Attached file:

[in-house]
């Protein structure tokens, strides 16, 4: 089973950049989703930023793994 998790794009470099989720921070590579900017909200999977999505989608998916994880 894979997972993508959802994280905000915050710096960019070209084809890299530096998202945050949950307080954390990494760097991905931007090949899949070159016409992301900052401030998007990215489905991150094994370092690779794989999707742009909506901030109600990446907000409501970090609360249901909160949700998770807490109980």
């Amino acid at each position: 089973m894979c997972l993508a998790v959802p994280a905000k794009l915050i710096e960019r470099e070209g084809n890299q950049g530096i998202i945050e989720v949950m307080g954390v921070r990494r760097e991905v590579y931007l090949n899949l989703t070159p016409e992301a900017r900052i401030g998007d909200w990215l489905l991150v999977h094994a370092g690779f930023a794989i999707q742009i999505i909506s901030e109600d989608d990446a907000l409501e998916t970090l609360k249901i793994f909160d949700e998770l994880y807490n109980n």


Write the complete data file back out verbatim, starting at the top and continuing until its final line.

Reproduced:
[in-house]
């Protein structure tokens, strides 16, 4: 089973950049989703930023793994 998790794009470099989720921070590579900017909200999977999505989608998916994880 894979997972993508959802994280905000915050710096960019070209084809890299530096998202945050949950307080954390990494760097991905931007090949899949070159016409992301900052401030998007990215489905991150094994370092690779794989999707742009909506901030109600990446907000409501970090609360249901909160949700998770807490109980």
């Amino acid at each position: 089973m894979c997972l993508a998790v959802p994280a905000k794009l915050i710096e960019r470099e070209g084809n890299q950049g530096i998202i945050e989720v949950m307080g954390v921070r990494r760097e991905v590579y931007l090949n899949l989703t070159p016409e992301a900017r900052i401030g998007d909200w990215l489905l991150v999977h094994a370092g690779f930023a794989i999707q742009i999505i909506s901030e109600d989608d990446a907000l409501e998916t970090l609360k249901i793994f909160d949700e998770l994880y807490n109980n």